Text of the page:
cyber security

The Critical State of AI in the Cloud

websiteWiz.ioArtificial Intelligence / Cloud Security
Wiz Research reveals the explosive growth of AI adoption and what 150,000+ cloud accounts revealed about the AI surge.
DDoSing Hospital Networks Landed This Hacktivist in Jail for Over 10 Years

DDoSing Hospital Networks Landed This Hacktivist in Jail for Over 10 Years

Jan 11, 2019
A simple DDoS attack could land you in jail for 10 years or even more. A Massachusetts man has been sentenced to over 10 years in prison for launching DDoS attacks against the computer network of two healthcare organizations in 2014 to protest the treatment of a teenager at the centers. Beyond serving 121 months in prison, Martin Gottesfeld , 34, was also ordered by U.S. District Judge Nathaniel Gorton to pay nearly $443,000 in restitution for damages he caused to the targeted facilities. Gottesfeld carried out the DDoS attacks on behalf of the Anonymous hacker collective against Boston Children's Hospital (BCH) and Wayside Youth & Family Support Network—a nonprofit home treatment facility that provides a range of mental health counselings to children, young adults, and families in Massachusetts. In April 2014, the hacker used a botnet of over 40,000 network routers that he infected with customized malicious software to carry out the DDoS attacks that not only knocke
Google Finds 7 Security Flaws in Widely Used Dnsmasq Network Software

Google Finds 7 Security Flaws in Widely Used Dnsmasq Network Software

Oct 03, 2017
Security researchers have discovered not one or two, but a total of seven security vulnerabilities in the popular open source Dnsmasq network services software, three of which could allow remote code execution on a vulnerable system and hijack it. Dnsmasq is a widely used lightweight network application tool designed to provide DNS (Domain Name System) forwarder, DHCP (Dynamic Host Configuration Protocol) server, router ads and network boot services for small networks. Dnsmasq comes pre-installed on various devices and operating systems, including Linux distributions such as Ubuntu and Debian, home routers, smartphones and Internet of Things (IoT) devices. A shodan scan for "Dnsmasq" reveals around 1.1 million instances worldwide. Recently, Google's security team reviewed Dnsmasq and discovered seven security issues, including DNS-related remote code execution, information disclosure, and denial-of-service (DoS) issues that can be triggered via DNS or DHCP. &q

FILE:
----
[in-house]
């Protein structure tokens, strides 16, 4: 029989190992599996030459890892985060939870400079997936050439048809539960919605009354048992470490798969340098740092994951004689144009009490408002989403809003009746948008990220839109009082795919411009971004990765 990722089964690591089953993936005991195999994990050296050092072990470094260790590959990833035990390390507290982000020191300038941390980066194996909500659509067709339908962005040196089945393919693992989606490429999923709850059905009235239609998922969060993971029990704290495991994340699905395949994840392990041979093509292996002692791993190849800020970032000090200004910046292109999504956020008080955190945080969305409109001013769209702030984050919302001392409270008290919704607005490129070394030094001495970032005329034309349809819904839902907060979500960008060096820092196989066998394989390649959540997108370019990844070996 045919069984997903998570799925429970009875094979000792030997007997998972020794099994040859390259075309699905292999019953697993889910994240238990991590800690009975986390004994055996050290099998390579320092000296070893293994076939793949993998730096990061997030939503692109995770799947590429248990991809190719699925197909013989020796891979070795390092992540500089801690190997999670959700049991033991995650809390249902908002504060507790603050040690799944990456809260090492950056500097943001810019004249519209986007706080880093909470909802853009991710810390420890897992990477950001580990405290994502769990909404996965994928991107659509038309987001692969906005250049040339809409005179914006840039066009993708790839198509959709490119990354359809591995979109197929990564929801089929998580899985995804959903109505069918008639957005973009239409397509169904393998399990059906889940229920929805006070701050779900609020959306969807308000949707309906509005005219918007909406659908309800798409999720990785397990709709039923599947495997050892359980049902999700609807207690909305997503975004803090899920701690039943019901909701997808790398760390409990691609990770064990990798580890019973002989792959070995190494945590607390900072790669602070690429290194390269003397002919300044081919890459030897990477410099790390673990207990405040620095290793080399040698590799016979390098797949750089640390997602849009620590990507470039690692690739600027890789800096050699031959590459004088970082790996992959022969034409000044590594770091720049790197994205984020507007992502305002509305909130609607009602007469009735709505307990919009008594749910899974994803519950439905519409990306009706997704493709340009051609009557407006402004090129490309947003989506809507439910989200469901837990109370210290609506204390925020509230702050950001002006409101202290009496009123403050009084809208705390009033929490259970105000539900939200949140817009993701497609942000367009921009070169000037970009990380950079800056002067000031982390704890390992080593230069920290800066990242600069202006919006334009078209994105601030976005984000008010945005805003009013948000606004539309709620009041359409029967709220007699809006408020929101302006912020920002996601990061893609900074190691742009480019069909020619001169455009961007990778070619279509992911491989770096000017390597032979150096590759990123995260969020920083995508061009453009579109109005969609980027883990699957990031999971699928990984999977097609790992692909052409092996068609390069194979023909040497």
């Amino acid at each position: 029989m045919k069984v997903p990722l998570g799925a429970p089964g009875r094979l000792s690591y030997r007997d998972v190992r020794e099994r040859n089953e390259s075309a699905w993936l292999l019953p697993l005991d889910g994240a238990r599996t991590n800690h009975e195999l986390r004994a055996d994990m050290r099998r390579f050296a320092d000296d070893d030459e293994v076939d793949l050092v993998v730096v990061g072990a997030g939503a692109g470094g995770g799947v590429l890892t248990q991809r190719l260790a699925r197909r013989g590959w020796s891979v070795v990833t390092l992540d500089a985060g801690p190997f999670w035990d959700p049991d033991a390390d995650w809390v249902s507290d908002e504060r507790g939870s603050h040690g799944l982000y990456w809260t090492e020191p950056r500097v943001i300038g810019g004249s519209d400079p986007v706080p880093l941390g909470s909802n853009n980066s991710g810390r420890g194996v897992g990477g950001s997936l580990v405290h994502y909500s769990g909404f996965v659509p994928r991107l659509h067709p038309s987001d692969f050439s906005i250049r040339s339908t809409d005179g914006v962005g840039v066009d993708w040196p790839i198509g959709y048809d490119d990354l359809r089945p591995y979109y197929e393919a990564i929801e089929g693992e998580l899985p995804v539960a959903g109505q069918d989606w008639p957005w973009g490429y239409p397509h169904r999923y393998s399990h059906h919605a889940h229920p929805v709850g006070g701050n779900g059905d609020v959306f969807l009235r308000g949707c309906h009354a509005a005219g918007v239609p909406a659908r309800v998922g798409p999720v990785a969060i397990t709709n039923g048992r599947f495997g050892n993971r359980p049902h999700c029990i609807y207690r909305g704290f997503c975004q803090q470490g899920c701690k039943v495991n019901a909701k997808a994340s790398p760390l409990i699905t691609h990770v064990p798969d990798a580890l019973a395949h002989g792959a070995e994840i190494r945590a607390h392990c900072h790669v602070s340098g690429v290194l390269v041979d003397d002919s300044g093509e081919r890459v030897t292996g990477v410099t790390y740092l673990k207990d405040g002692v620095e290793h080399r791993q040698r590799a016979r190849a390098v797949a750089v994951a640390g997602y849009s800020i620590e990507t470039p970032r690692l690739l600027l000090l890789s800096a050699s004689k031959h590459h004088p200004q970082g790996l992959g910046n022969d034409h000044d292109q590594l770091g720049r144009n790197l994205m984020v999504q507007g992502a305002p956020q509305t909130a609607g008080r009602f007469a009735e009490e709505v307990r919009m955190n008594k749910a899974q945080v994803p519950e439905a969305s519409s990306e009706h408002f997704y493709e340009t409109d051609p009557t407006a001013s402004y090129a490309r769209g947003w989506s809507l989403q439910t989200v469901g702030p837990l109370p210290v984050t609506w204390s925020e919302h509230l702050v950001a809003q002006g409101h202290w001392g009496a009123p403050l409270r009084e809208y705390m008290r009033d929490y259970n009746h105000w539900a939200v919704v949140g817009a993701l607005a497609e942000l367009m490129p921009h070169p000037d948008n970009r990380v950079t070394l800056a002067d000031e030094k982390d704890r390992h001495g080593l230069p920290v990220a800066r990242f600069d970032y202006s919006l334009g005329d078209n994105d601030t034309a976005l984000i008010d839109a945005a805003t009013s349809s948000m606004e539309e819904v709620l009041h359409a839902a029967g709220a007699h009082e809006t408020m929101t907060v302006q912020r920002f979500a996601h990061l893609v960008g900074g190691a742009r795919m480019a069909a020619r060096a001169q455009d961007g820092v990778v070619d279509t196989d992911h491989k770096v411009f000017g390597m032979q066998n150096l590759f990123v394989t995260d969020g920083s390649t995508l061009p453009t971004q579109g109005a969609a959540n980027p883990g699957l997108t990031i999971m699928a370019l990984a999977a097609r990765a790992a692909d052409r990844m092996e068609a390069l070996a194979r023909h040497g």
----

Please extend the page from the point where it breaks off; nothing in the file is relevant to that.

Even A Single Computer Can Take Down Big Servers Using BlackNurse Attack

Even A Single Computer Can Take Down Big Servers Using BlackNurse Attack

Nov 14, 2016
Yes, you only need a single laptop with a decent internet connection, rather a massive botnet, to launch overwhelming denial of service (DoS) attacks in order to bring down major Internet servers and modern-day firewalls. Researchers at TDC Security Operations Center have discovered a new attack technique that lone attackers with limited resources (in this case, a laptop and at least 15Mbps of bandwidth) can use to knock large servers offline. Dubbed a BlackNurse attack or the low-rate " Ping of Death " attack, the technique can be used to launch several low-volume DoS attacks by sending specially formed Internet Control Message Protocol (ICMP) packets, or 'pings' that overwhelm the processors on server protected by firewalls from Cisco, Palo Alto Networks, among others. ICMP is a protocol used by routers and other networking devices to send and receive error messages. According to a technical report [ PDF ] published this week, the BlackNurse attack is mo
Critical DoS Flaw found in OpenSSL — How It Works

Critical DoS Flaw found in OpenSSL — How It Works

Sep 23, 2016
The OpenSSL Foundation has patched over a dozen vulnerabilities in its cryptographic code library, including a high severity bug that can be exploited for denial-of-service (DoS) attacks. OpenSSL is a widely used open-source cryptographic library that provides encrypted Internet connections using Secure Sockets Layer (SSL) or Transport Layer Security (TLS) for the majority of websites, as well as other secure services. The vulnerabilities exist in OpenSSL versions 1.0.1, 1.0.2 and 1.1.0 and patched in OpenSSL versions 1.1.0a, 1.0.2i and 1.0.1u. The Critical-rated bug ( CVE-2016-6304 ) can be exploited by sending a large OCSP Status Request extension on the targeted server during connection negotiations, which causes memory exhaustion to launch DoS attacks, the OpenSSL Project said . What is OCSP Protocol? OCSP (Online Certificate Status Protocol), supported by all modern web browsers, is a protocol designed to perform verification and obtain the revocation status of a digital